At the Crossroads by Bill Curtis

Soul Chronicle

Bill Curtis 2012
Bill Curtis founder of The Fatback Band

Where are we now? From what I see we are at the cross roads. Which path do you want to take? Like more of us, you have tried them all and none of them really worked as a real benefit for created artist especially for the musicians. They have created all of these platforms, claiming that they are helping us, but in the meantime their pockets are getting so fat. Oh yes we have more control, we are on an equal playing field…On a field where they have devastated our music to the extent that we can’t make a living in the playing field. We are seeing now a 360’degree turn around and how it all started.

You see, once upon time, we controlled all of our music. When I say we, I mean black music. We managed and booked our own right from Harlem…the Rhythm club (Google it). If anyone wanted black music or entertainers they had to come uptown to Harlem to hire them or you had to call the club. They booked all over and they had the control.

Joe Glaser saw a great opportunity to introduce black entertainment to the “white world” and also to control it. He persuaded a few at first to come with him downtown , but Jimmy Lunceford and few more thought it would be end of their control and also felt like it wasn’t a good idea. They talked against going downtown. Joe ended up pulling everyone downtown with him. He had most all top black Entertainers at that time. That was the beginning of the end of our control and the beginning of the middleman.

Black Entertainers built Associated Booking Corporation (A.B.C.), the agency that Joe Glaser owned. Joe did a lot great things to bring Black entertainment to forefront and to the world…even long after some of their careers were over, Joe still looked out for them.

Now that we are back in control, somewhat, so what are we going to do? We got all these things at our finger tips and none of them

Social Network
Facebook, MySpace

really work to generate any real income for us. The social media (facebook, myspace) is not what you think. That’s created just for gossip and not about music. Maybe one day it will be more music friendly and youtube is your best bet right now. The old fashion way is still the best way to get your music out there and heard…radio, sending files and word of mouth, is still king. Radio is losing it power but it could be more effective if it could get out of the past. I am not saying forget about the past but you got to make radio more exciting One thing they should do is lets stations create their own format for there own community, put it back in jocks hand. Why should I have to paid, to get good radio? Radio should be the place to discover new music.

Right now the only place you can hear new music is online (internet) radio. It’s our life line to world and it’s free. I feel like one day this will be the media for music. As long as they keep the music and the people frist.

Whatever path you choose you can’t do it alone, you got to have a team. In the old days, you had a record company, an agent and very few, sometimes had managers. In the new music industry, you need a specialist, legal advisor, an agency or promoter and a manager. That’s if you have gotten yourself in that position. You have to build your community up to where you have about 30,000 or more. That’s why I said you can’t be just good; you got to be great! I know you’re saying to yourself… if I have that many supporters, why do I need anyone? Now you have bargaining power, you didn’t come to the table empty handed. The record company has that infrastructure that the internet doesn’t have, yet now you have the power to demand what you want or you can walk.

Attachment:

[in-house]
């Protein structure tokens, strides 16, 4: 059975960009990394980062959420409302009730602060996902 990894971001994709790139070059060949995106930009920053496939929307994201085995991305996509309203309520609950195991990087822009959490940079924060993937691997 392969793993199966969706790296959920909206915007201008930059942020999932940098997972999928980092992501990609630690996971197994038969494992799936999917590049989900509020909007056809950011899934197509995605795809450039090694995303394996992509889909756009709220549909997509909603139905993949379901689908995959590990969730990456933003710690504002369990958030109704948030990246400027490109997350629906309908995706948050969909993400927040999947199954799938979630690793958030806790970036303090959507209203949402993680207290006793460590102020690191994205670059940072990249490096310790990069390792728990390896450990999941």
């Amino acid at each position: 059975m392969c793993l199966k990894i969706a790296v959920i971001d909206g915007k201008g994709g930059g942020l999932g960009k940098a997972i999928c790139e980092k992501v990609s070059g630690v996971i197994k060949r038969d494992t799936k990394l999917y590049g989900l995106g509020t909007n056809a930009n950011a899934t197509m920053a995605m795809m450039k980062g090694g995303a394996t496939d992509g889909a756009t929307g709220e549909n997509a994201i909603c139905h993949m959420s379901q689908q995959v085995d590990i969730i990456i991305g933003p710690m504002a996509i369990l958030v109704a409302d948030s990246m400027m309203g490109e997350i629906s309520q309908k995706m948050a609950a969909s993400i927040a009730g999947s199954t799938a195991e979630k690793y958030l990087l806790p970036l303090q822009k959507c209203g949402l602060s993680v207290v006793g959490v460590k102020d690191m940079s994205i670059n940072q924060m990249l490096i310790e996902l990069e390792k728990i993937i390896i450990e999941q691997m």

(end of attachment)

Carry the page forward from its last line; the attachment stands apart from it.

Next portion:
Now the question is when do I get this team? You will know when you have something that is different and your community is telling everyone about you and they can’t wait until your next release. When you play, they bring other people and pack the house. When they purchase all CD’s you brought with you and your merchandise. Now you’re ready for the next level. You are not a star, but you know where you going.

Hey, Spotify never said they were Artist friendly. In 2008, when they were founded, it was to combat piracy. They have paid the labels over $250 million for licensing of our music when they know damn well the artist ain’t gonna see any of that. Like I said, they never stated they’re making a platform for the artist. It was designed to stop piracy.

Whenever I have this discussion about Spotify… there’s no different than radio here and juke box man. So they feel like whatever they are giving…you take it and shut up. The other two are not right either. No I wouldn’t want anyone to steal my records and not get paid! I wouldn’t want anyone to openly steal either and try to make me think they helped me. Yes piracy has hurt the industry (but we were doing fairly well before the internet) and it also helped too, but not for the new up and coming artists. I know I’m going to get a lot of feedback from this ,but this is the way I see it and that’s from the bottom looking up.

Re-posted by permission from Bill Curtis, May 2012

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To know when and how to ask the meaningful questions of a life, to take the pause, to create space, to fill it, to breathe, to phrase your words just so, just enough to touch, to procure the truth, to connect: these are the tools of an artist, a musician, a singer. How appropriate that these are also the tools DJ “Souly” Soulswede uses in every interview to reveal the heart of those who share his creative sensibilities. He can because he knows something about them. Knows a bit about how it’s done, good artists usually do....Read more on DJ Soulswede's own page.